A Lesson on the Importance of Finding and Hiring a Lawyer (Part 1)

May 19, 2013

Keep Calm

The importance of seeking the advice of a lawyer when you are facing a criminal offense, no matter how insignificant you think it is, can not be overstated. Not long ago i spoke with two people whose recent legal difficulties are a direct result of not hiring an attorney when they faced prior criminal offenses.

Meet Billy. Two years ago, Billy was pulled over in in Dekalb County and consented to a search of his car. The police found a small bag containing less than an ounce of marijuana and he was arrested and taken to jail. Although police officers may take it somewhat easier on you if you cooperate, my advice, generally, is that you should not consent to a search. The State is obligated to prove beyond a reasonable doubt that you are guilty using evidence that its agents (the police) find and collect. You have no obligation to help them collect the evidence. The Fourth and Fifth Amendments to the Constitution protect us against unreasonable search and seizures and self-incrimination. But once you consent to a search, all bets are off. The police can almost do whatever they want. So don’t consent to a search. Make them do their job.

After spending a day in jail, Billy later appeared in court but did not hire an attorney beforehand. This was his first offense. Had he sought a lawyer’s assistance, he would have learned that he might have qualified to participate in a diversion program. There is a fee to participate; it is monitored by the probation office even though it’s not a sentence; you perform community service, obtain a drug and alcohol evaluation, and provide a few clean drug screens over a period of time. Successful completion of this program would have resulted in a dismissal of the case and an eligibility for expungement.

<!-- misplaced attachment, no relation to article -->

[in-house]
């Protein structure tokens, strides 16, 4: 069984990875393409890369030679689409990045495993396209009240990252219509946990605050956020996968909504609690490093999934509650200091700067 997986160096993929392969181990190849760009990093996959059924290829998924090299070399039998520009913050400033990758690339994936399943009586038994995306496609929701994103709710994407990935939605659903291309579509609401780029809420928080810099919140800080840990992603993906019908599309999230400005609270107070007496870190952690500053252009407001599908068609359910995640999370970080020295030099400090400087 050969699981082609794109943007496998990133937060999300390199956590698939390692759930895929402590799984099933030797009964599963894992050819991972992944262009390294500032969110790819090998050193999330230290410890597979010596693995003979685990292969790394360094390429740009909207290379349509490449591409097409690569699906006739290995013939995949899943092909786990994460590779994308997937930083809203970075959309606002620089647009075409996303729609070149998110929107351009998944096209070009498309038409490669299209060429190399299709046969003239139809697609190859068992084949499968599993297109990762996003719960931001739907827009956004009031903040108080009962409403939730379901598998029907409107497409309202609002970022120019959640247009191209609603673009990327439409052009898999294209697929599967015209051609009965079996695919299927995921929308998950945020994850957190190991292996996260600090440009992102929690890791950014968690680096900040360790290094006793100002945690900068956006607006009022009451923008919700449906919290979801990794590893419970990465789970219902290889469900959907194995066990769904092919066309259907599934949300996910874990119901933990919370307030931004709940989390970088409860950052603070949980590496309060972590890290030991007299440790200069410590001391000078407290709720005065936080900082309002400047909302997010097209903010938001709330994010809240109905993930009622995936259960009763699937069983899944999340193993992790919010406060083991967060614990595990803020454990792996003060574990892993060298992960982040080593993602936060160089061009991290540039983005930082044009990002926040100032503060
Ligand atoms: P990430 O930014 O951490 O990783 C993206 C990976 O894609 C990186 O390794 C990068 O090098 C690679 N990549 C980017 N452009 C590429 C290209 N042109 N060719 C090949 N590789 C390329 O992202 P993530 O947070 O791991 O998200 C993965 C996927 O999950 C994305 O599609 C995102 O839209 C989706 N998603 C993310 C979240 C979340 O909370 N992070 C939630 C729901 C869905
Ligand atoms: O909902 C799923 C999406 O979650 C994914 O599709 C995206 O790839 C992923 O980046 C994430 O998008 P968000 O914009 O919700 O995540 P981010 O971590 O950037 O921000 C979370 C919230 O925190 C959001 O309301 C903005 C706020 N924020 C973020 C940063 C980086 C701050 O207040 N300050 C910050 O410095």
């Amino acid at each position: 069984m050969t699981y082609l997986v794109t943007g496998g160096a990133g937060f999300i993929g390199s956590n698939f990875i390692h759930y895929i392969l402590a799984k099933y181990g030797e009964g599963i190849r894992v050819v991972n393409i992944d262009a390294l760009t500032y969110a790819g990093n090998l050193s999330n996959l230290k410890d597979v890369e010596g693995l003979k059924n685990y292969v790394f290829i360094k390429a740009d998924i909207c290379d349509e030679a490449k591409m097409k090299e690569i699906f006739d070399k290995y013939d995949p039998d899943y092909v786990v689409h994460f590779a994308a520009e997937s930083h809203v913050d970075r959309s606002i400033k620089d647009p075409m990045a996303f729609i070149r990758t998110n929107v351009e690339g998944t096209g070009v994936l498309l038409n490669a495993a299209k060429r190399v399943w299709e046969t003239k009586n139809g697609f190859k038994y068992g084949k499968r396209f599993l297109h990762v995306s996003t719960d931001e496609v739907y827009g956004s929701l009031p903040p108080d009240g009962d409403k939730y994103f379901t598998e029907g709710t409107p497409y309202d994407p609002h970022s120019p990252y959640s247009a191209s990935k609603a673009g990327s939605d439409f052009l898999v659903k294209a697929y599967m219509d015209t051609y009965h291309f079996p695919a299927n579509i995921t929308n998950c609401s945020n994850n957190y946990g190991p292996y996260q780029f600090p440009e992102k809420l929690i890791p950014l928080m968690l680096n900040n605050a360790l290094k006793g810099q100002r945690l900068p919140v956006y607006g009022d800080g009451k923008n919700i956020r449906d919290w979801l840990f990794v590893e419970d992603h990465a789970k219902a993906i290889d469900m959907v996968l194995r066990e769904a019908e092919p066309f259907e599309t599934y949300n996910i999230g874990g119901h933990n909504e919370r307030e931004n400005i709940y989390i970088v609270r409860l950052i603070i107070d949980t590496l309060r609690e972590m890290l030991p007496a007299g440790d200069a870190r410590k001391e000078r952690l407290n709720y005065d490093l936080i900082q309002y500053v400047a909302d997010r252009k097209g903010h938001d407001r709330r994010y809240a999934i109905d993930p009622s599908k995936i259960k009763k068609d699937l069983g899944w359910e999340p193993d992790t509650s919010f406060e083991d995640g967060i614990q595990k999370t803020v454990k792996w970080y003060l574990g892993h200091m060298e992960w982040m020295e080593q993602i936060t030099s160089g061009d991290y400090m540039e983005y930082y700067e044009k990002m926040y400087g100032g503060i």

The judge and the prosecutors are not there to provide legal advice. So Billy did the next best thing a person can do in this situation if they do not have proper defenses. He plead guilty under Georgia’s conditional discharge drug first offender statute.

You will have a conviction for a criminal offense in only two ways, when a judge signs his or her name to your sentencing sheet after you have plead guilty or you have been found guilty after a trial. If you are convicted for a violation of the Georgia Controlled Substance Act (V.G.C.S.A) you will suffer jail time, probation, or both, having to perform community service, paying a fine, getting a drug / alcohol evaluation, random drug screens, and worst of all an automatic suspension of your driver’s license for a year.

Under the drug first offender act, the judge does not sign the sentencing sheet. This means that even though you are under sentence, you do not have a conviction and won’t suffer a suspended license. And if you successfully complete your sentence without getting into trouble, you never will. If you do get in trouble again, however, the judge will adjudicated you guilty and he can sentence you again.

What does this have to do with Billy? Well, Billy was recently arrested again for the same misdemeanor offense, possession of marijuana less than ounce. But he won’t be offered diversion, and he won’t be able to plead under the first offender act because you can only take advantage of that once. If he doesn’t have any good defenses, his only hope to avoid a license suspension is for the judge to accept a plea of nolo contendre.

The lesson here is that you should never face criminal charges without first hiring, or at the very least, consulting with an attorney.

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